The Chinese government is banning the use of Tesla vehicles by military staff and employees citing national security concerns.
Tesla vehicles operate motion-detecting video cameras on the passenger and driver’s side of the vehicle and an internal dashboard camera geared primarily for the vehicle's autonomous driving capability.
Tesla vehicles can record images continuously, and the fear amongst Chinese officials is that the US-headquartered company's data could be accessed by the American government, giving it access to sensitive military sites in the country.
The data gathered by Tesla vehicles include when, how and where the vehicles are being used by their owners, in addition to the automatic syncing between the mobile phone and the car allowing Tesla access to contacts.
The Chinese government's directive to owners of Tesla vehicles advised them to park their vehicles outside military installations.
Elon Musk, the CEO and face of Tesla, was forced to address security concerns in a Chinese business forum over the weekend. "If Tesla used cars to spy in China or anywhere, we will get shut down," he said, adding that the company had a powerful incentive "to be very confidential with any information."
What may worry regulators in China is that in 2018 the US government passed a law called the Clarifying Lawful Overseas Use of Data Act or the CLOUD Act.
The Trump administration signed into law that the CLOUD Act allows the US government to request user data from US-based companies even when that data is not stored on American soil.
Elon Musk may not want to share user data, but if US national security requires it, his company could have little option but to comply with US laws.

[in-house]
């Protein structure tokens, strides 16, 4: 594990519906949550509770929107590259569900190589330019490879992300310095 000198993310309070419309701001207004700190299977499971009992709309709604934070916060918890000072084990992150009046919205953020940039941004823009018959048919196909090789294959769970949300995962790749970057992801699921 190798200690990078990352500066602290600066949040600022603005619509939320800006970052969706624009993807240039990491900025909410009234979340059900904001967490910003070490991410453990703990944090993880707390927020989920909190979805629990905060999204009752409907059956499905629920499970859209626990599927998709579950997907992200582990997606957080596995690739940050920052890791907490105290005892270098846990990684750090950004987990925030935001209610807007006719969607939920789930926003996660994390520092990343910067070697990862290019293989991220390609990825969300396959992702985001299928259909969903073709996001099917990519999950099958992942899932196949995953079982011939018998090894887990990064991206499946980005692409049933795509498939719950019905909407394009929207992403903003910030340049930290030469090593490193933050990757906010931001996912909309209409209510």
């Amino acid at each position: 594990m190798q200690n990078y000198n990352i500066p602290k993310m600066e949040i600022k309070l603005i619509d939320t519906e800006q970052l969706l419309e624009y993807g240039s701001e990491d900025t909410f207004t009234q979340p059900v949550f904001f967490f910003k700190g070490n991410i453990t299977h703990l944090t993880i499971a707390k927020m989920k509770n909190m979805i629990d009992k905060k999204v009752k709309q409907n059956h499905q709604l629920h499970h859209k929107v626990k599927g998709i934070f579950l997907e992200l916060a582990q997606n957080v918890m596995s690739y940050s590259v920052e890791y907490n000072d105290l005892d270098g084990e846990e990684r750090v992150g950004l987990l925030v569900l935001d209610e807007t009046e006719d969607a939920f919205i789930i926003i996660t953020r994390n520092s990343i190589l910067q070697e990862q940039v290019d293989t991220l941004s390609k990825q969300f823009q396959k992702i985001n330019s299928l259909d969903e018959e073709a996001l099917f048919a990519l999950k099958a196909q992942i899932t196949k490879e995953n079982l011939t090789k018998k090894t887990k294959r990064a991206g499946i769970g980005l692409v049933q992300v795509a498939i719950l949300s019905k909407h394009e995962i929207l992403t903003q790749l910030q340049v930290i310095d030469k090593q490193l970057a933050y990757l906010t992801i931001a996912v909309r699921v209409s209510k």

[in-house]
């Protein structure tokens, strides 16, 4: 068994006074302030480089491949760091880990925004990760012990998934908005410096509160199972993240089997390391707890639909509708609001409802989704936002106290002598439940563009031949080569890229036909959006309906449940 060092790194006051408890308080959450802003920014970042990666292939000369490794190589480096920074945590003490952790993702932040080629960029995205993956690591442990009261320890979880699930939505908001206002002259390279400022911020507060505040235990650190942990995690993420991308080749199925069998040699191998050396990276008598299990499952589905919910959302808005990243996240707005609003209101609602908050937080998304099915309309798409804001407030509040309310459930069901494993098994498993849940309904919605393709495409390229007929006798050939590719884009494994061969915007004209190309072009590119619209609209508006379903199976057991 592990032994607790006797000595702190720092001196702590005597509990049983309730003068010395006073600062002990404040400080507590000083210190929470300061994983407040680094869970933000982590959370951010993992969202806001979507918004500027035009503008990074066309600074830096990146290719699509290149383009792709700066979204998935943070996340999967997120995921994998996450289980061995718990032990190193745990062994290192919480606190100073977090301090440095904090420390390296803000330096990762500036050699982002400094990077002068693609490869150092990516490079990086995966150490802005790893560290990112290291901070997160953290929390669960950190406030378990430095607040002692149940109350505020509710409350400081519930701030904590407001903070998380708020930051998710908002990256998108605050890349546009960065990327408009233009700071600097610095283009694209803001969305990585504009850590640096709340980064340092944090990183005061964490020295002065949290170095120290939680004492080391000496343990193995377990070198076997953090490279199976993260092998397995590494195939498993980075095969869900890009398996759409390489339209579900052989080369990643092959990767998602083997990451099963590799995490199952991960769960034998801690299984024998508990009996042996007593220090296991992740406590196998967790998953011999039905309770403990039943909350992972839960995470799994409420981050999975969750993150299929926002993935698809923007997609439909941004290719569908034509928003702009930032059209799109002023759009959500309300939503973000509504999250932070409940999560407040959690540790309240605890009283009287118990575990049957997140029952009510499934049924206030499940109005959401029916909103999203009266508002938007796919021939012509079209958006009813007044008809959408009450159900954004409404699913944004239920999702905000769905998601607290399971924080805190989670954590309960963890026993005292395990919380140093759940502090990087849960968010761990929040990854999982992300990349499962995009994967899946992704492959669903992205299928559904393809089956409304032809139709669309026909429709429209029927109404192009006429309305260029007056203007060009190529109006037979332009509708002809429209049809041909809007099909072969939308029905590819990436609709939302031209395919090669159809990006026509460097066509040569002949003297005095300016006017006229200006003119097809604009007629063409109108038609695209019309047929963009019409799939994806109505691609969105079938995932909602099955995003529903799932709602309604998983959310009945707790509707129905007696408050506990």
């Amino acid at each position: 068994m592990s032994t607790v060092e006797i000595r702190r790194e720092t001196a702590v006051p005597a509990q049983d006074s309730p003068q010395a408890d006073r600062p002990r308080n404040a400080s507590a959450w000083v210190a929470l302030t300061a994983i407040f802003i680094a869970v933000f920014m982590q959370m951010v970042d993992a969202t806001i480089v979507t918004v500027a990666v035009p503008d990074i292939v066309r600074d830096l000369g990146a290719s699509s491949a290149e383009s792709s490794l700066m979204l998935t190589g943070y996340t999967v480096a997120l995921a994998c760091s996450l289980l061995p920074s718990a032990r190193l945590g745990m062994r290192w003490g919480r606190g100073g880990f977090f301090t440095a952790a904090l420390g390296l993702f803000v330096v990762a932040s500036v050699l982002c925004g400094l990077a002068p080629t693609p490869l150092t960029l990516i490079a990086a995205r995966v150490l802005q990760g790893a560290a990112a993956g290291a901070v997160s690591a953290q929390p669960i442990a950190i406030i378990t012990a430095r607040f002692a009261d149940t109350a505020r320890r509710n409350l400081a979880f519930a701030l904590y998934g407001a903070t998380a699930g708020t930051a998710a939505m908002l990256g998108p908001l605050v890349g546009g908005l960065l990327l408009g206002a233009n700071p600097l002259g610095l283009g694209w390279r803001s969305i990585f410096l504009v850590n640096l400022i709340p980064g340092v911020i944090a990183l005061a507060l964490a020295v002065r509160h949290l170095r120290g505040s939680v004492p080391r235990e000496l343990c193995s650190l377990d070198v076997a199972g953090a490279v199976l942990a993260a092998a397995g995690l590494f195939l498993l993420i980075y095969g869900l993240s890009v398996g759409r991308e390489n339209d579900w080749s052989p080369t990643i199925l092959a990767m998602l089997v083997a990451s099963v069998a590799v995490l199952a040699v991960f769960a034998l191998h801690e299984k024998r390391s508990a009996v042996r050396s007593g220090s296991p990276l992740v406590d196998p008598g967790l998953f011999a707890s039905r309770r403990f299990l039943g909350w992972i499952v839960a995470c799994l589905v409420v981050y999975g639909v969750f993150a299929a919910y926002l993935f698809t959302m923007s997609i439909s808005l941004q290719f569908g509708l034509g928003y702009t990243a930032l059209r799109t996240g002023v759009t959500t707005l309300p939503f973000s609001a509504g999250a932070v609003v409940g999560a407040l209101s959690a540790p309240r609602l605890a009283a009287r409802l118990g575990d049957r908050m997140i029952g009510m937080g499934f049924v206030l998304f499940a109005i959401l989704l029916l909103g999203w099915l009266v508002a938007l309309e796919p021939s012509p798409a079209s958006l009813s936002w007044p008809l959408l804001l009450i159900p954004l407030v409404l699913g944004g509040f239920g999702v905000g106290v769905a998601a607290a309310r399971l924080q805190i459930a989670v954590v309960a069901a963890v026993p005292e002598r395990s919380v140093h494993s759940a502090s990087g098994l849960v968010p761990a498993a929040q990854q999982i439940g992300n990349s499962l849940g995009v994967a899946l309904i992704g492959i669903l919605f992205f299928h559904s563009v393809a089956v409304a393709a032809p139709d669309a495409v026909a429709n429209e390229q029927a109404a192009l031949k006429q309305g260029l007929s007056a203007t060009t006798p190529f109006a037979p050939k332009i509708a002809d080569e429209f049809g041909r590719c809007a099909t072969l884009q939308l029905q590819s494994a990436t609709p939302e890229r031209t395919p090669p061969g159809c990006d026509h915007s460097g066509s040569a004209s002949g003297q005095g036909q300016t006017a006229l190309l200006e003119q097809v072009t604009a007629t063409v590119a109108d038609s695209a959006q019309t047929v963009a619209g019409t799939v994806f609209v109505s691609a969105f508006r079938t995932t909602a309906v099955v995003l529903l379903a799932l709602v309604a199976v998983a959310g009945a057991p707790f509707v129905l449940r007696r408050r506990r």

Even the European Union has chafed under the CLOUD Act as potentially undermining its citizens' privacy by prioritising US national interests over the laws of other countries.
In the recent past, the US has criticised the Chinese technology giant Huawei for being compromised because China's National Intelligence Law requires companies based in the country to assist the country’s intelligence agencies when requested by the state. Something the US could also require from its companies under the CLOUD Act.
Therefore, China's announcement regarding Tesla should be seen as part of an intensifying technology battle between the two sides and the growing distrust of how the respective states could weaponise each country's leading companies.
There are also growing fears that as self-driving cars become more widespread, the multitude of sensors could allow manufacturers to amasse enormous amounts of data, raising national security concerns in China and the US.
Restrictions placed on Chinese companies by the US over alleged national security fears could now result in a tit-for-tat with China responding against US companies like Tesla.
After the US, China is Tesla's largest market helping the company turn a rare profit in 2020, largely due to a surge in electric vehicle sales last year.
China has become one of the largest electric vehicle markets in the world, and the technology behind it has become an important part of the country's increasing drive to rely on local companies to innovate as a means of avoiding potential US sanctions.
Recently a local Chinese electric carmaker sold more electric vehicles than Tesla. Meanwhile, the US electric car maker has fallen foul of Chinese regulators over safety concerns, which some see as part of Beijing's concerted effort to fight back against American attempts to stifle locally grown companies that have achieved international standing.
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